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Author Topic: 2013-03-20 Adaptive Glass: New Bitcoin Usage – DRM for Video Games  (Read 629 times)
n8rwJeTt8TrrLKPa55eU
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March 20, 2013, 04:12:52 PM
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We heard it on Good Authority (from the CEO of the DRM bitcoin startup) that at least 5 game makers, including LucasArts and EA are or at least were prior to the SimCity launch intending to fund his Video Game DRM company based on Bitcoin Technology.

What’s not clear is if it will be using bitcoins themselves, or if they will be using a fork of the bitcoin technology adapted for DRM purposes.

http://www.adaptiveglass.com/?p=626

Discussion thread:
https://bitcointalk.org/index.php?topic=155367.0;all
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Rincewind
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March 20, 2013, 07:43:39 PM
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When you can no longer induce customers to voluntarily give you money, figure out a way to take it by force.

EA. You're dead to me.

"The whole aim of practical politics is to keep the populace alarmed (and hence clamorous to be led to safety) by menacing it with an endless series of hobgoblins, all of them imaginary."
-- H.L. Mencken (1918)
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March 20, 2013, 09:16:00 PM
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When you can no longer induce customers to voluntarily give you money, figure out a way to take it by force.

EA. You're dead to me.

They've been dead to me.  I absolutely refuse to buy another EA product for as long as I live.  I don't even want to play their games anymore, knowing the hand behind them.

Same goes for Blizzard.  Diablo III, Blizzard?  Are you even kidding me?  I have to be online to play offline?  DRM is just hurting these companies, but they're so butt-plugged with the idea that their DRM is securing a few more bucks.  Not to advocate piracy, but a company which is lax with their piracy policy (like Minecraft, whose owner didn't even care if it was being pirated, and he still made millions) is in a MUCH MUCH MUCH better light.  Heck, you don't even have to login when you load the game up, it'll just let you play anyway.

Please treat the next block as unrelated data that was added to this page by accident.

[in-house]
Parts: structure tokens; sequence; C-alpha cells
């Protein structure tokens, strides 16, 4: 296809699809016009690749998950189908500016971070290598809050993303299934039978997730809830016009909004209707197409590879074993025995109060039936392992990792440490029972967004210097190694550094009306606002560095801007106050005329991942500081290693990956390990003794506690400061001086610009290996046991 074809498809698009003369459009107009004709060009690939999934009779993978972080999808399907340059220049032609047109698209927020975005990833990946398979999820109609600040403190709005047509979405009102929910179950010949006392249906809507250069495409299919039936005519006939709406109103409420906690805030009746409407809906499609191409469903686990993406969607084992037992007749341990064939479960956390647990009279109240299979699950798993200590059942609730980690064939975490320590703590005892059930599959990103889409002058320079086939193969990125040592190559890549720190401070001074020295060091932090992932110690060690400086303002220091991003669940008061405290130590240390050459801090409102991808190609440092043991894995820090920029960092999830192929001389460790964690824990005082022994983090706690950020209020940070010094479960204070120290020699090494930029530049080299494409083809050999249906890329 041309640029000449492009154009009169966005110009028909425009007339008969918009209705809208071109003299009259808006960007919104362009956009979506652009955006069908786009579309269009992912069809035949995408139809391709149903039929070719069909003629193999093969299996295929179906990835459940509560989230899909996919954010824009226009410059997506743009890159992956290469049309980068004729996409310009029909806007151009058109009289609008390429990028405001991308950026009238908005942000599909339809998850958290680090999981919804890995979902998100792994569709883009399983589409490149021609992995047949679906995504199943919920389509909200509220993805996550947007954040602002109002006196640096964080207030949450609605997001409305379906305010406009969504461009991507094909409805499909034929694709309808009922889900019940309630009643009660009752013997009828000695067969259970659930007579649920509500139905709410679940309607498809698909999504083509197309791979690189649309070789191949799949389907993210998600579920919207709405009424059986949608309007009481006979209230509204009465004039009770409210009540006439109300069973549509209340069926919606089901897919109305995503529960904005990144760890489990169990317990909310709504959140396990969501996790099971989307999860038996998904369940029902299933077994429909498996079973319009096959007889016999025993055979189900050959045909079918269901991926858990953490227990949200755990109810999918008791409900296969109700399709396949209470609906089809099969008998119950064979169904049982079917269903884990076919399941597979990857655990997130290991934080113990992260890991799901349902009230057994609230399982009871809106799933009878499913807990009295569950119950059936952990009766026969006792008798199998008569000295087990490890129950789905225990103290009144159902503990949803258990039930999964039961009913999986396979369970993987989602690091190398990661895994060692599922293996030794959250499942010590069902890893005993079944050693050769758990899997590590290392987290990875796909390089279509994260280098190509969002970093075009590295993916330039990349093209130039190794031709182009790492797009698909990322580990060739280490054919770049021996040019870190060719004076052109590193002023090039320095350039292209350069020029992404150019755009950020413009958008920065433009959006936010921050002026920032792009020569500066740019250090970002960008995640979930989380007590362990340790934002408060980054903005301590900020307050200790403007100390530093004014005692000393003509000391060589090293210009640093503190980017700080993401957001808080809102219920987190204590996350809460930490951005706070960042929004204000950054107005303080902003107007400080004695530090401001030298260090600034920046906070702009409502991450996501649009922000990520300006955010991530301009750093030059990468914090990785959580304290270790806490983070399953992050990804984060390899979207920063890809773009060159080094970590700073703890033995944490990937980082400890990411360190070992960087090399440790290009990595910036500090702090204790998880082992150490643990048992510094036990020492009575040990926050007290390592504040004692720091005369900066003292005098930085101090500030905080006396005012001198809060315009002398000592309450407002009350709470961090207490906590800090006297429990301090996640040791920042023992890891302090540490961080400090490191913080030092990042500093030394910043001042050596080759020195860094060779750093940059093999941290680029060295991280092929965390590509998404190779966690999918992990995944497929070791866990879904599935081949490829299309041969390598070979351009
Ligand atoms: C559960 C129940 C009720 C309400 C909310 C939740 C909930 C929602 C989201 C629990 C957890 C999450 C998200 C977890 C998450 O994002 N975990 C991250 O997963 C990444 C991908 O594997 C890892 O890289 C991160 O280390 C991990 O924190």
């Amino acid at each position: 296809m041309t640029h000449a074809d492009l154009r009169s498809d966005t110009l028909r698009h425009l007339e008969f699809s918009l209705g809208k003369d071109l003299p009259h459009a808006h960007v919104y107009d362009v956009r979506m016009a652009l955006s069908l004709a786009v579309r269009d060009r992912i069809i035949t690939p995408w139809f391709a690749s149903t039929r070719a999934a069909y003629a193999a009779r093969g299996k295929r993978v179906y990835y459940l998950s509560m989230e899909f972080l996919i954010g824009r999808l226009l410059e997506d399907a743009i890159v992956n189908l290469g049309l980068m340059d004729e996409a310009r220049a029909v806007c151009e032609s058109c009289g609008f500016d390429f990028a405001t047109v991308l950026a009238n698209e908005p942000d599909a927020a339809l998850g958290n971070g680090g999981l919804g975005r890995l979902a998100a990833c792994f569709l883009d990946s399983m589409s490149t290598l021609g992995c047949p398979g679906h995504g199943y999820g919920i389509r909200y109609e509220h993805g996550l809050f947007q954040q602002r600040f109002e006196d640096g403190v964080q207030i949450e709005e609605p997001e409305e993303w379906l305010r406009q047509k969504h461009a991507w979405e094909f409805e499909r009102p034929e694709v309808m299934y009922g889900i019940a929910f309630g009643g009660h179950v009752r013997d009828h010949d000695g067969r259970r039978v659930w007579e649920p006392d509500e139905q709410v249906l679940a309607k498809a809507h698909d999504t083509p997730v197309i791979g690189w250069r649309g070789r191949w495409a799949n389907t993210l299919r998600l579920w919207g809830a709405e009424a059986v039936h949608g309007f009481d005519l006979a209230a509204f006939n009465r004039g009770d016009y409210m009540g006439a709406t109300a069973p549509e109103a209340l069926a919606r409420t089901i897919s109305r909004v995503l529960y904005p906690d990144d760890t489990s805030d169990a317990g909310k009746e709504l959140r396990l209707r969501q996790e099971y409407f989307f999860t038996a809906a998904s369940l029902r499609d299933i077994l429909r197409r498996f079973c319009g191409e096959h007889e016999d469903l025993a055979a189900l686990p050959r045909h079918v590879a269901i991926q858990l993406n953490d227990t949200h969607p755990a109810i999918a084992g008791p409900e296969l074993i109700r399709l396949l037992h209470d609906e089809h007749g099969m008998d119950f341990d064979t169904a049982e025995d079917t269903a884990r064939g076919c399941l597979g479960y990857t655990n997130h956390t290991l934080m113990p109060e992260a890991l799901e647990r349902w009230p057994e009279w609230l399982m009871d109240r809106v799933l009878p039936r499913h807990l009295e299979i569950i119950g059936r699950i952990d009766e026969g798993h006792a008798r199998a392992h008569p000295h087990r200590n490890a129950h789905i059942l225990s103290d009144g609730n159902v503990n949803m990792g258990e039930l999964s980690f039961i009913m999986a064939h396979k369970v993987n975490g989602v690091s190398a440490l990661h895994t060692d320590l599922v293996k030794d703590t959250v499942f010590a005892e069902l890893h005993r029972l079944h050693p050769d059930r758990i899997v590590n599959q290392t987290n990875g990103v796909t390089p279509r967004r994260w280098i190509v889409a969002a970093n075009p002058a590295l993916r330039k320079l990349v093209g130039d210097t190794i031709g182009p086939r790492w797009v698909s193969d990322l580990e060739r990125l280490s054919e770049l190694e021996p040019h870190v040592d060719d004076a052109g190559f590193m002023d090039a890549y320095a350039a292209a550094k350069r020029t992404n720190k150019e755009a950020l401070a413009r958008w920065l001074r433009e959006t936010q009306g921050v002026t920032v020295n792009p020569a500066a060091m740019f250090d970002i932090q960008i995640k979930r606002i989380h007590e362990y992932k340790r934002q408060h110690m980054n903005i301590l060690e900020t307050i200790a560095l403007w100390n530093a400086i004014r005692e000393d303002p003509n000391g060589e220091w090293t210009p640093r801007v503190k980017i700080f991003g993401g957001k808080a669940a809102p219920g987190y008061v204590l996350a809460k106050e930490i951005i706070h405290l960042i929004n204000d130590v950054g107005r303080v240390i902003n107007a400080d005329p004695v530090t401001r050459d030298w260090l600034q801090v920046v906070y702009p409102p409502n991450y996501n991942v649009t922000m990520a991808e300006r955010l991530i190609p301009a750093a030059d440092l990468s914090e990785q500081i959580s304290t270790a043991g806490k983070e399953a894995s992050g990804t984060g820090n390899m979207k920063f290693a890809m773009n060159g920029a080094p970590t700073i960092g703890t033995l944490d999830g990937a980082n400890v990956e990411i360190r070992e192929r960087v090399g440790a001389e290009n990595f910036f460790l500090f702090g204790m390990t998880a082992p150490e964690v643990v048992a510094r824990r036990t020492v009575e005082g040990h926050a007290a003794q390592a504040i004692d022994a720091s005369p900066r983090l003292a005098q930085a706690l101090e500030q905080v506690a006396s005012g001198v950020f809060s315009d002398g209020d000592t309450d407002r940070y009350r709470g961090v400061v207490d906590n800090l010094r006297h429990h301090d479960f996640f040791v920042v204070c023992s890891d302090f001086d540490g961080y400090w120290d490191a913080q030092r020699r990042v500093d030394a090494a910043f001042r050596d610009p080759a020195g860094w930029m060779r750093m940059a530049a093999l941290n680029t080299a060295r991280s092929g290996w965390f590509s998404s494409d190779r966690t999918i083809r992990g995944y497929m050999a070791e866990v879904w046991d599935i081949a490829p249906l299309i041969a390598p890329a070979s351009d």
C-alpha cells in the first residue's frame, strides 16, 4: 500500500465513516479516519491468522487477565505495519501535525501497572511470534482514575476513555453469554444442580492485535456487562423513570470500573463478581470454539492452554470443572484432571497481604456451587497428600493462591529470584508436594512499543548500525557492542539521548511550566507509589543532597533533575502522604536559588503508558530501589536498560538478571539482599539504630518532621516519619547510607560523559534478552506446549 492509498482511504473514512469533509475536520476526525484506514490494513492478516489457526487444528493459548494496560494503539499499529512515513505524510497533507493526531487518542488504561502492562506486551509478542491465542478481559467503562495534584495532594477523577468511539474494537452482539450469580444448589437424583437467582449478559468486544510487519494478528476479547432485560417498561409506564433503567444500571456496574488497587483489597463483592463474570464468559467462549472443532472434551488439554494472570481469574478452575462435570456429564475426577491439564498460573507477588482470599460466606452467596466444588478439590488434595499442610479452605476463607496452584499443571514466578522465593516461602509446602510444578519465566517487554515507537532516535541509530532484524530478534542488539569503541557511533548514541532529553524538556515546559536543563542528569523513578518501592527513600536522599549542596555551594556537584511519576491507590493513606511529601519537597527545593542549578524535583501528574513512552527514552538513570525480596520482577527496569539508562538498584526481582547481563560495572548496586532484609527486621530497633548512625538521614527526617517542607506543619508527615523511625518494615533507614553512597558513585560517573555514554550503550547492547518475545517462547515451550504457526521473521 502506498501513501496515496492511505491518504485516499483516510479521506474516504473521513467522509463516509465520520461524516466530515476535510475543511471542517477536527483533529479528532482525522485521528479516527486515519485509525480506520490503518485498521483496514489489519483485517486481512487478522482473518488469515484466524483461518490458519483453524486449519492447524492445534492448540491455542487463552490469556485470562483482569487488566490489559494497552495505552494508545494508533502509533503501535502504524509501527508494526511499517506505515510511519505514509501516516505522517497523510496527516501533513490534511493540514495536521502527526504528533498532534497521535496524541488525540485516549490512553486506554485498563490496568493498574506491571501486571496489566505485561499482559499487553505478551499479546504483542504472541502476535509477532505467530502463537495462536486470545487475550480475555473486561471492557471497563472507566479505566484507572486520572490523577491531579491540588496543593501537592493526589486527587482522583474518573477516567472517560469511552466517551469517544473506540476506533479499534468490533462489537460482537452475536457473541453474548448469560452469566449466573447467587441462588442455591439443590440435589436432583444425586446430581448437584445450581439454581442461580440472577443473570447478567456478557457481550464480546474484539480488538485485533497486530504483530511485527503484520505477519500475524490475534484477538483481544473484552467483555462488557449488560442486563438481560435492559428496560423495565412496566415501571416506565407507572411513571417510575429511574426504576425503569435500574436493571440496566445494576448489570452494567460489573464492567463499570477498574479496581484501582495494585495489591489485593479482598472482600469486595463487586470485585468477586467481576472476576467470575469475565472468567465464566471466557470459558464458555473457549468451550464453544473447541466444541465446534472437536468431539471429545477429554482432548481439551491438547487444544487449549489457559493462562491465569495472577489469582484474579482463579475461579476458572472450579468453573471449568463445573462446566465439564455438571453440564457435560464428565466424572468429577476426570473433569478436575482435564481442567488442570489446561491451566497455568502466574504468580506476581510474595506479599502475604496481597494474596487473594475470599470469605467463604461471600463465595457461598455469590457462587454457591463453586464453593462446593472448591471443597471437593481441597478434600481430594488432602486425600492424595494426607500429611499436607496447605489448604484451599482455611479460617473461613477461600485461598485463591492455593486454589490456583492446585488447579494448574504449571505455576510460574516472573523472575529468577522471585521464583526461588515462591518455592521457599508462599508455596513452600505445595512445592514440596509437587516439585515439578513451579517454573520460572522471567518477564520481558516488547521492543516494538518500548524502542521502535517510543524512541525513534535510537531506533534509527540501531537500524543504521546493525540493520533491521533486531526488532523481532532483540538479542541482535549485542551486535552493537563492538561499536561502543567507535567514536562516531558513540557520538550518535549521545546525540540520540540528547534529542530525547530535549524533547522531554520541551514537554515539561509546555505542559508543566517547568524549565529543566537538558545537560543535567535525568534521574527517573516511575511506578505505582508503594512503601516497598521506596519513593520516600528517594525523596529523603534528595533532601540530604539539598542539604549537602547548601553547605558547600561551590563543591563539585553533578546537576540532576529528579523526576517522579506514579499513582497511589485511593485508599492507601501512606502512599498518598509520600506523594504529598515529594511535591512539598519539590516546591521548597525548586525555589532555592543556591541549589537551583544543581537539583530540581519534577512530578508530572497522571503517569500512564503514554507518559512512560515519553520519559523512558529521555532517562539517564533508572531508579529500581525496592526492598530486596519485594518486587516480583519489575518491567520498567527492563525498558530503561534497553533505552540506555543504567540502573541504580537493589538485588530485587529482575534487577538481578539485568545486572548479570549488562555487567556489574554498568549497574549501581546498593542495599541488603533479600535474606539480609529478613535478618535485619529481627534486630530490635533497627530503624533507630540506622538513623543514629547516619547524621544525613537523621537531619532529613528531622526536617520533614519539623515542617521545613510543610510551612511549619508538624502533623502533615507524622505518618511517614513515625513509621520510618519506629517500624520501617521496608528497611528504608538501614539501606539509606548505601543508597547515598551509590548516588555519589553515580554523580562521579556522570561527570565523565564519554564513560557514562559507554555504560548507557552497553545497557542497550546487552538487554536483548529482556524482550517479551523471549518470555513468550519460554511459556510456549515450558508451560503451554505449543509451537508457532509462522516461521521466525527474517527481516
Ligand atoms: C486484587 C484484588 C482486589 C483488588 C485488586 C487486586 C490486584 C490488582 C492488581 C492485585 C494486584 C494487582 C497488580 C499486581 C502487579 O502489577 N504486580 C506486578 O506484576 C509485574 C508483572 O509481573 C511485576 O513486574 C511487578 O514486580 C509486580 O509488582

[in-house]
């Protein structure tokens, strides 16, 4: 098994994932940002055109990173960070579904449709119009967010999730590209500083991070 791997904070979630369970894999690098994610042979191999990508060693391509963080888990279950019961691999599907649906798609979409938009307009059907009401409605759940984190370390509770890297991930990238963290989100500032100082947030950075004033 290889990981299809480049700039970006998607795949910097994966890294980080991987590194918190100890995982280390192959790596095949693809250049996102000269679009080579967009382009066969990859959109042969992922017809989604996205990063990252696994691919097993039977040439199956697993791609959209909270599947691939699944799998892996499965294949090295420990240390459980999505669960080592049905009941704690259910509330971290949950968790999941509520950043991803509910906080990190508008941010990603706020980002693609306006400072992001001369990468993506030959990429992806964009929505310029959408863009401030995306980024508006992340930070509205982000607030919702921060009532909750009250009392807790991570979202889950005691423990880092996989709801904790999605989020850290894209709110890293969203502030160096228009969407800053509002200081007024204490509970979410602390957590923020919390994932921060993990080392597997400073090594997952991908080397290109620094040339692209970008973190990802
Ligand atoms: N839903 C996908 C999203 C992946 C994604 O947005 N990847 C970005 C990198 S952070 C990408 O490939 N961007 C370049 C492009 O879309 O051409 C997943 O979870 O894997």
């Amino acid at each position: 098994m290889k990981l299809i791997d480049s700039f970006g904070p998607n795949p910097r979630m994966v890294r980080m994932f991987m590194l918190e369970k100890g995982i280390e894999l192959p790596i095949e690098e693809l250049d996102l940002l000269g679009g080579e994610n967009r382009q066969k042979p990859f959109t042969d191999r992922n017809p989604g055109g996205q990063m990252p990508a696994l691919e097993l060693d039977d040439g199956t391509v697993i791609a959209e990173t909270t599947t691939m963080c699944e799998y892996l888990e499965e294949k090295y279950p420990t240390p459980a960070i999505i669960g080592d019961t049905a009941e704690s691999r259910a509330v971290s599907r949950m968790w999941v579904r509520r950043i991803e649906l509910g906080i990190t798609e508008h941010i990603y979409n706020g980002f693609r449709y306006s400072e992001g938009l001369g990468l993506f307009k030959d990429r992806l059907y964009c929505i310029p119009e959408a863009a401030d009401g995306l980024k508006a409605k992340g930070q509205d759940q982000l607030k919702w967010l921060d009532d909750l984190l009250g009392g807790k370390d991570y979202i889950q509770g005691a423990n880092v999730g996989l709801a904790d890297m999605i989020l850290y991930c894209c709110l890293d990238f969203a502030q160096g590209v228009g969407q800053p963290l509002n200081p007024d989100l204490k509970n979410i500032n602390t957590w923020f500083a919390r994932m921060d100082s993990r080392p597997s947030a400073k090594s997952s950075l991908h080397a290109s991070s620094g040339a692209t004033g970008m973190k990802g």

EA can go ahead with attempting to do a blockchain DRM method, but it's not going to make me throw money at them.  Or Bitcoin, if that's the case.  It's awfully vague on what they're attempting.  A proof-of-work DRM?  Where you have to prove you bought the game, or you're rejected by the chain...  I still see these games being pirated, either way.  As creative as some companies are with their DRM, the scene is always a step ahead.  If people want something, they're going to get it.  Nothing is sacred anymore.  Anything and everything can be pirated, so long as there's enough interest in it.  It's not up to the company to decide what people do, it's the people.  Strangely, the gaming industry chugs on, despite the scene.  So why bother with DRM?  It only affects those who abide by the DRM, and pisses them off, so they get pissed off at pirates who get to play the games with ineffective, always ineffective, DRM.

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March 20, 2013, 09:40:03 PM
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The concept is simple, each game will be assigned X numbers of micro bitcoins (or something similar) each time the game is installed, it will send X automatically to the game maker. When the balance is zero, the game will start asking for money or will be crippled.
First, the only thing Bitcoin appears to do here is allow this scheme to work without the expense of running their own servers. The effect would be exactly the same if the game just "phoned home" each time it was installed. Second, as a limit on the number of installations, this is more of an attack on the used market than anything to do with copyright infringement.

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The encryption and validation of the clients will ensure that it is extremely difficult to be “hacked” as it’s based on bitcoin technology. Look at it this way, the same reason you can’t double spend bitcoins is the same reason you can’t double install a bitcoin protected video game.
The integrity of the blockchain has absolutely nothing to do with the resilience of client against being "hacked". The application is looking for some external signal, in this case a transaction on the blockchain, to decide whether to allow the game to run in the uncrippled mode. The rest is no different from any other contemporary DRM scheme, and the conventional DRM code, not the blockchain, is the part which will eventually be hacked.
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